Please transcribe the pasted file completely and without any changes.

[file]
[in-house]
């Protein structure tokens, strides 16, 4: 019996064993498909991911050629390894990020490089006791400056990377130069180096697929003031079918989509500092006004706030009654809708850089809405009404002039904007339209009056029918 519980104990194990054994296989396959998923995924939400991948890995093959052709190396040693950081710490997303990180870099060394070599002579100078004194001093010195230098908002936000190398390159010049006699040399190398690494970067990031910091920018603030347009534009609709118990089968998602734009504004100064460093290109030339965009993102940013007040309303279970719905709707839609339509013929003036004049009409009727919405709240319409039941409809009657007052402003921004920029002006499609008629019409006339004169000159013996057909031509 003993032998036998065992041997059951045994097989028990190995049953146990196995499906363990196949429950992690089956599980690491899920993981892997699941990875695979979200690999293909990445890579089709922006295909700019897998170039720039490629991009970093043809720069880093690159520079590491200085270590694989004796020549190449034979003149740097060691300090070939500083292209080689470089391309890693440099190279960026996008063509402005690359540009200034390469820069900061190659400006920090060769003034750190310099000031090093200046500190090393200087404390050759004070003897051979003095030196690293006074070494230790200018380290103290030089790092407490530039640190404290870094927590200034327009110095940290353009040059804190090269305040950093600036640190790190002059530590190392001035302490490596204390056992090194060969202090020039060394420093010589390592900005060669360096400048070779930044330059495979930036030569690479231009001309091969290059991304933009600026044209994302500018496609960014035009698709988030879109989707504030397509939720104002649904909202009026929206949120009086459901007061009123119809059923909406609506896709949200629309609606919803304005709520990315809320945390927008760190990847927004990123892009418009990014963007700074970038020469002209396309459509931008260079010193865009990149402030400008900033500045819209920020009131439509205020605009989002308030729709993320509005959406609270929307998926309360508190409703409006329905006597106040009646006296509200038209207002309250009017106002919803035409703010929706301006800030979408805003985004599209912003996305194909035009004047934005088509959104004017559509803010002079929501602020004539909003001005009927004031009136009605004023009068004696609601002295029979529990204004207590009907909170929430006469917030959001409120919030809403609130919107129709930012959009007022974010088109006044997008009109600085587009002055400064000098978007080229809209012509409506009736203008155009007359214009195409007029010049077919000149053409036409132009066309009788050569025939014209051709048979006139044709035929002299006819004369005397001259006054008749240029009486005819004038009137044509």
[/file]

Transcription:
[in-house]
């Protein structure tokens, strides 16, 4: 019996064993498909991911050629390894990020490089006791400056990377130069180096697929003031079918989509500092006004706030009654809708850089809405009404002039904007339209009056029918 519980104990194990054994296989396959998923995924939400991948890995093959052709190396040693950081710490997303990180870099060394070599002579100078004194001093010195230098908002936000190398390159010049006699040399190398690494970067990031910091920018603030347009534009609709118990089968998602734009504004100064460093290109030339965009993102940013007040309303279970719905709707839609339509013929003036004049009409009727919405709240319409039941409809009657007052402003921004920029002006499609008629019409006339004169000159013996057909031509 003993032998036998065992041997059951045994097989028990190995049953146990196995499906363990196949429950992690089956599980690491899920993981892997699941990875695979979200690999293909990445890579089709922006295909700019897998170039720039490629991009970093043809720069880093690159520079590491200085270590694989004796020549190449034979003149740097060691300090070939500083292209080689470089391309890693440099190279960026996008063509402005690359540009200034390469820069900061190659400006920090060769003034750190310099000031090093200046500190090393200087404390050759004070003897051979003095030196690293006074070494230790200018380290103290030089790092407490530039640190404290870094927590200034327009110095940290353009040059804190090269305040950093600036640190790190002059530590190392001035302490490596204390056992090194060969202090020039060394420093010589390592900005060669360096400048070779930044330059495979930036030569690479231009001309091969290059991304933009600026044209994302500018496609960014035009698709988030879109989707504030397509939720104002649904909202009026929206949120009086459901007061009123119809059923909406609506896709949200629309609606919803304005709520990315809320945390927008760190990847927004990123892009418009990014963007700074970038020469002209396309459509931008260079010193865009990149402030400008900033500045819209920020009131439509205020605009989002308030729709993320509005959406609270929307998926309360508190409703409006329905006597106040009646006296509200038209207002309250009017106002919803035409703010929706301006800030979408805003985004599209912003996305194909035009004047934005088509959104004017559509803010002079929501602020004539909003001005009927004031009136009605004023009068004696609601002295029979529990204004207590009907909170929430006469917030959001409120919030809403609130919107129709930012959009007022974010088109006044997008009109600085587009002055400064000098978007080229809209012509409506009736203008155009007359214009195409007029010049077919000149053409036409132009066309009788050569025939014209051709048979006139044709035929002299006819004369005397001259006054008749240029009486005819004038009137044509």